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Commissioning: Documenting Integrated HVAC Controls  

Over the past few months, this column has focused on the challenges faced by design and construction teams due to increasingly powerful factory-installed controllers provided with individual HVAC system equipment. One of the biggest challenges for long term sustainable operations and maintenance (O&M) is the as-built documentation for control systems which integrate self-contained equipment with a central building automation system (BAS).

Traditionally the BAS contractor will provide a substantial set of control system schematics, wiring diagrams, points lists, and sequences of operation – but only for the equipment and systems monitored and/or controlled by the BAS. Any information regarding on-board equipment controllers is traditionally found in the O&M manuals for those pieces of equipment. This approach has been fragmented and annoying, but eventually the building operations personnel figure out where to go to find the information they need.

With the increased level of integration and communication between on-board controllers and the BAS, however, this is no longer even close to sufficient for understanding how the overall system is intended to operate. With an integrated HVAC system, it is imperative to have integrated as-built control system documentation.  The challenge is that no one is tasked with developing that documentation on most design and construction projects.

In my July and August, 2012 Commissioning column, I covered the challenge of handling and documenting the potentially large number of points shared between the BAS and the individual on-board equipment controllers. Although this takes a team effort (design engineer, equipment manufacturer, BAS contractor, and owner’s O&M representatives), it seems logical that responsibility for the final as-built documentation of those points and how they are used by the BAS should fall on the BAS contractor.

The BAS contractor should document each incoming point from equipment controllers and whether those points are for monitoring only; monitoring and alarming; or for use in a BAS control sequence. The BAS contractor should also be responsible for documenting which BAS points will be sent from the BAS to the on-board controllers. 

This is where the documentation usually becomes fragmented and difficult to follow with respect to integration coordination and verification. We have yet to see an initial equipment O&M manual that details the customized on-board controller sequences of operation with acknowledgement of specific incoming BAS points. Equipment O&M manuals typically include generic sequences of operation with numerous options for hardware features and control sequences. Which options and features are included in the installed piece of equipment and which control sequences were actually selected for implementation remains a mystery.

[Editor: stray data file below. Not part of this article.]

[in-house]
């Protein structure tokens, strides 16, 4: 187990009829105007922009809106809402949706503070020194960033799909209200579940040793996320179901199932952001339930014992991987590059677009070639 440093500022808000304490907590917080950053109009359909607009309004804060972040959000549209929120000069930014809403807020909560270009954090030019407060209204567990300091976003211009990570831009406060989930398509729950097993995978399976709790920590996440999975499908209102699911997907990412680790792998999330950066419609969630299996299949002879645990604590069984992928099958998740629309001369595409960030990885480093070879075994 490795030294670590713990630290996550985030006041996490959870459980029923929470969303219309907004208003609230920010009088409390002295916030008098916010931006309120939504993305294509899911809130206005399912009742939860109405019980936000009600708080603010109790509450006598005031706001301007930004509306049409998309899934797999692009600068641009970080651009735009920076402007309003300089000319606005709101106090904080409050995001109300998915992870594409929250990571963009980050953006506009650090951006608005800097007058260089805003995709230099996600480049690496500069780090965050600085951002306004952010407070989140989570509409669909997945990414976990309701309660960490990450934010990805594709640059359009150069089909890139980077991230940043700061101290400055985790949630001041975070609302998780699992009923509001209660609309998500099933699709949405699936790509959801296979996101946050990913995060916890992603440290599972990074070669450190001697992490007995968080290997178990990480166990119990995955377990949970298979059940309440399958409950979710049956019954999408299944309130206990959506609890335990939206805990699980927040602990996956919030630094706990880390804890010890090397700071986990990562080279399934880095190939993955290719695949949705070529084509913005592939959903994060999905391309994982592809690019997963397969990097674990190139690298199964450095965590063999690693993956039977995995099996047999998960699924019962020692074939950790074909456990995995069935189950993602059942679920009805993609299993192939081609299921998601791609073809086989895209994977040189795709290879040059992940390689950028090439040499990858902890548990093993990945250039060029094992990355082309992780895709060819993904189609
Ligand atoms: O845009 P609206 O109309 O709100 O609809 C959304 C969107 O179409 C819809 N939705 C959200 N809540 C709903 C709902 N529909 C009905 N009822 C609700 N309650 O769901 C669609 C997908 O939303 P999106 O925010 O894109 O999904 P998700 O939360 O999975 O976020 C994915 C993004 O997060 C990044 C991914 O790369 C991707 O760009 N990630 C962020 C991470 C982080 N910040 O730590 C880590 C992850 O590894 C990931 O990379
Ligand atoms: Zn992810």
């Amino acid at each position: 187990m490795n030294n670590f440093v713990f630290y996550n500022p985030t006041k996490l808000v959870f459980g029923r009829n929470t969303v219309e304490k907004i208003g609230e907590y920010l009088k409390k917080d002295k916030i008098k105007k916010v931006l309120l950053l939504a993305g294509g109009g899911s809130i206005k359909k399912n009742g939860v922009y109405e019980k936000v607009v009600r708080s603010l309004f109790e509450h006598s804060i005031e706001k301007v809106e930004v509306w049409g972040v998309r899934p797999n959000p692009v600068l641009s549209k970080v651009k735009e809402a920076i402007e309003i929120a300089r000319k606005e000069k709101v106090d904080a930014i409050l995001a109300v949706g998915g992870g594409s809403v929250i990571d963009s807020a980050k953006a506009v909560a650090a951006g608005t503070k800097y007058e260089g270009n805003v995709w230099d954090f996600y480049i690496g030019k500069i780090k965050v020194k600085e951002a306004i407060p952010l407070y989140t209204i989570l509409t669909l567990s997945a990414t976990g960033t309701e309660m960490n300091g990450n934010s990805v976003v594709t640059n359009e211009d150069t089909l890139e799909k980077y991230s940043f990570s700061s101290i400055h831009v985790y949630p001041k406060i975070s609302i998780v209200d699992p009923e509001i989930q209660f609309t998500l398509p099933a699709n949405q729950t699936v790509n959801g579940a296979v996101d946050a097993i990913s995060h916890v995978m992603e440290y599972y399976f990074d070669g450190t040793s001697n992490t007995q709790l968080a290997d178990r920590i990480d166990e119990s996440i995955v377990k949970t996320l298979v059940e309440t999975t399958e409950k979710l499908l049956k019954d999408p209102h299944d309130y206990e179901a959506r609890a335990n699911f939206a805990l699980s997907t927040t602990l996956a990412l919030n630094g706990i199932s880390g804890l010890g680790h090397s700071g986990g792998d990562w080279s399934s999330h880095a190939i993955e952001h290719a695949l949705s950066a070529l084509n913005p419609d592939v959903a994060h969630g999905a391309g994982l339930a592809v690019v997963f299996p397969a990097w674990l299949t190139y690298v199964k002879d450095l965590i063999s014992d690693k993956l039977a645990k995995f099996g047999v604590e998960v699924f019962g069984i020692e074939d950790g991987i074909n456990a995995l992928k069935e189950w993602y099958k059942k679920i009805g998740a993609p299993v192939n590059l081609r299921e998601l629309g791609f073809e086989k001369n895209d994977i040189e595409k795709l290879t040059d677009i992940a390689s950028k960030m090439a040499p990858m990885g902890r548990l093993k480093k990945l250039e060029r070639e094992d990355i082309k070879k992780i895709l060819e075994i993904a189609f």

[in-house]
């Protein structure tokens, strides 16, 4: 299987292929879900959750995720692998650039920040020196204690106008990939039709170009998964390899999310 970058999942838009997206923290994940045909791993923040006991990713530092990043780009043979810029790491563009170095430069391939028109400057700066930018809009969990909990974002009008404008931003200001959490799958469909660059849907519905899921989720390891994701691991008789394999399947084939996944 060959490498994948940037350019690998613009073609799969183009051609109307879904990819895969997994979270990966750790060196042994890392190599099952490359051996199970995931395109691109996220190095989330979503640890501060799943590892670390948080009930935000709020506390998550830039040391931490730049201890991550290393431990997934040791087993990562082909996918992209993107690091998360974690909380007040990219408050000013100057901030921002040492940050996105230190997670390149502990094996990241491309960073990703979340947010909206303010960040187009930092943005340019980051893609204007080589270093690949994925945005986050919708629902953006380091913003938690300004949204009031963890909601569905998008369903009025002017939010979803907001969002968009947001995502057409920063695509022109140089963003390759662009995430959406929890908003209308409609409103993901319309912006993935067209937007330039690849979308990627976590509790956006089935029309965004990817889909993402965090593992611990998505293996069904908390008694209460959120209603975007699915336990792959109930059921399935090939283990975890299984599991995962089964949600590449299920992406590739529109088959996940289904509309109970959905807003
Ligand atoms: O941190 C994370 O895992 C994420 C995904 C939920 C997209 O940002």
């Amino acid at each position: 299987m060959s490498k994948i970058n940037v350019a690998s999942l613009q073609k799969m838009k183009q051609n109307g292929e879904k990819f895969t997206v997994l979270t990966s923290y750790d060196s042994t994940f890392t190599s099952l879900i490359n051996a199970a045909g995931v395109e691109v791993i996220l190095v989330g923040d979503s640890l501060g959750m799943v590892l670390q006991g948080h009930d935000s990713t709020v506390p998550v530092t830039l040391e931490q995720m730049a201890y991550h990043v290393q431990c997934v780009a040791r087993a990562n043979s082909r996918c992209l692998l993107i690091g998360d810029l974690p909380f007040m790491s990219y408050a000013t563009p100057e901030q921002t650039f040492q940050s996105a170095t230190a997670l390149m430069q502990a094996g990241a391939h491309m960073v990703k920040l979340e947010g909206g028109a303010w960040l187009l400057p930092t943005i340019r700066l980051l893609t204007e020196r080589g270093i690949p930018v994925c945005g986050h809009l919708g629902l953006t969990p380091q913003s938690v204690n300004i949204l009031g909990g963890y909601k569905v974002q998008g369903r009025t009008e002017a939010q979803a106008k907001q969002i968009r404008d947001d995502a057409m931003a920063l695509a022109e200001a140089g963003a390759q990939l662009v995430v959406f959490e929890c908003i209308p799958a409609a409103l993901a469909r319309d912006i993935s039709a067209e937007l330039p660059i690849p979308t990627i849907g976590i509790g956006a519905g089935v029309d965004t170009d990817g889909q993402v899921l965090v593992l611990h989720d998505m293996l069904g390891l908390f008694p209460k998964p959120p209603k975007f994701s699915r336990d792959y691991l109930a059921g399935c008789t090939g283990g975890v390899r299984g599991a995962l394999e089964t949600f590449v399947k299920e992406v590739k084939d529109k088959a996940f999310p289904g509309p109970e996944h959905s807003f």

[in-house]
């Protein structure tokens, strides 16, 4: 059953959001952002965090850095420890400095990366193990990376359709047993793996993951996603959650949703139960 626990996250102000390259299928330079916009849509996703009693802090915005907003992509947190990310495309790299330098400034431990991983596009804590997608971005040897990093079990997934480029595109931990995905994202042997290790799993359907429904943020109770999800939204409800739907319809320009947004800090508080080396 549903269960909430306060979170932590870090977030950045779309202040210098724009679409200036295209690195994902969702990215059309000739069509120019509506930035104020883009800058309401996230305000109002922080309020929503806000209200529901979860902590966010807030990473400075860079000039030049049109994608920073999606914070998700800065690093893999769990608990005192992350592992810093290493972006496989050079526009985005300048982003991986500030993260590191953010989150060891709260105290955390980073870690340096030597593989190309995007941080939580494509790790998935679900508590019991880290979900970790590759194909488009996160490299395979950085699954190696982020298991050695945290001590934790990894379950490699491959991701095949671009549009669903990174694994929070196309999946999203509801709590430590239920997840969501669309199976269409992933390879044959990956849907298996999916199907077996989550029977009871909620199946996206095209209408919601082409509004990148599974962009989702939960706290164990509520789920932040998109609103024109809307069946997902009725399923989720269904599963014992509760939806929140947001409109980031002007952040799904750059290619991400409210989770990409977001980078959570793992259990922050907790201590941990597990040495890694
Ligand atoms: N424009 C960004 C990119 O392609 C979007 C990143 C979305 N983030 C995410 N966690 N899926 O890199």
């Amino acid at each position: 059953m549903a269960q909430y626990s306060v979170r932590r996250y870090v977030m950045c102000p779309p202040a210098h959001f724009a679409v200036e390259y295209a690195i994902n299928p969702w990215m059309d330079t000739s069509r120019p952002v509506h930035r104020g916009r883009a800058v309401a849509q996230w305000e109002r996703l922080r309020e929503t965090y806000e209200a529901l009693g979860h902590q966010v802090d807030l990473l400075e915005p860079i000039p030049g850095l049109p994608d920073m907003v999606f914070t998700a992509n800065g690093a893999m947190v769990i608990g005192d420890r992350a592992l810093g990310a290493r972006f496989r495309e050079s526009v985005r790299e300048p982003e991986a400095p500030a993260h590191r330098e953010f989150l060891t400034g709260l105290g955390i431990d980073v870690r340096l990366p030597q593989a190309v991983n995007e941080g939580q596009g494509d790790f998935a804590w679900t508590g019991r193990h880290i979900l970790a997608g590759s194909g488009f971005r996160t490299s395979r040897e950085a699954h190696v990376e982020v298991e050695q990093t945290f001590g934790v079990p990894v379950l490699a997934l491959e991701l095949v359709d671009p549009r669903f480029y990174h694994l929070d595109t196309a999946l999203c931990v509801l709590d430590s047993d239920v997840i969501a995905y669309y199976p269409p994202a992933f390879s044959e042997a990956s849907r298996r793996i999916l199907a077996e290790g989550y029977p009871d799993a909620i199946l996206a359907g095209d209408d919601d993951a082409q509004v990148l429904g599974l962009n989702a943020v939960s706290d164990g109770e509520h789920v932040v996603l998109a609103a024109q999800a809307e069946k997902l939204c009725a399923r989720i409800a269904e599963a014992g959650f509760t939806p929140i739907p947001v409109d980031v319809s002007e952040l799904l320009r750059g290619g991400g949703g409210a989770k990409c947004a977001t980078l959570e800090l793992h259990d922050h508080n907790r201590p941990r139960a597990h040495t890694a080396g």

It is possible, with great effort and multiple “revise and resubmit” cycles, to obtain customized on-board equipment controller sequences of operation - including documentation of  incoming BAS points and their disposition - that reflect the as-built operation of those controllers. This is the least that should be expected of the as-built O&M manuals to make them meaningful for current and future O&M staff.

However, in practice, the fragmented systems operations documentation (i.e., part of the system documented in the BAS manual and part in the equipment manuals) is frustrating for O&M staff operating and troubleshooting system performance and for future designers planning system upgrades, modifications, or expansions. The fragmented documentation has a high potential to result in confusion and mistakes when addressing one part of the system without understanding the implications to the other parts.

For example, we need to put an end to the days when the BAS manual for a rooftop unit documents the details of modulating the supply fan variable speed drive to maintain a supply duct static pressure setpoint but has a dashed box around the economizer, heating valves, and cooling valves with a note that states, “By Others.”  Similarly, on the same rooftop unit, there could be a BAS space humidity sensor for monitoring purposes but a dashed box around the humidifier itself with the same, “By Others,” note.

If the goal is fully integrated building systems, we need fully integrated documentation in order to understand and maintain them. I don’t have a strong opinion one way or the other regarding which design/construction team member should be responsible for the integrated documentation, but I do believe a single control system manual is imperative. That manual should start with the traditional BAS as-built manual and integrate all of the on-board controller points (not just the shared points) and sequences of operation.

This type of documentation is a part of the Systems Manual required to achieve the Enhanced Commissioning credit for LEED projects. However, I believe it should be a prerequisite for any project which integrates on-board equipment controllers with a central BAS, whether or not the project is pursuing LEED certification.

 

Commissioning: Getting It Right

Engineered Systems, November 2012

by
Rebecca Ellis, PE, LEED AP BD+C, CCP, CPMP, CxA
President
Questions & Solutions Engineering
1079 Falls Curve
Chaska, MN  55318
rteesmag@QSEng.com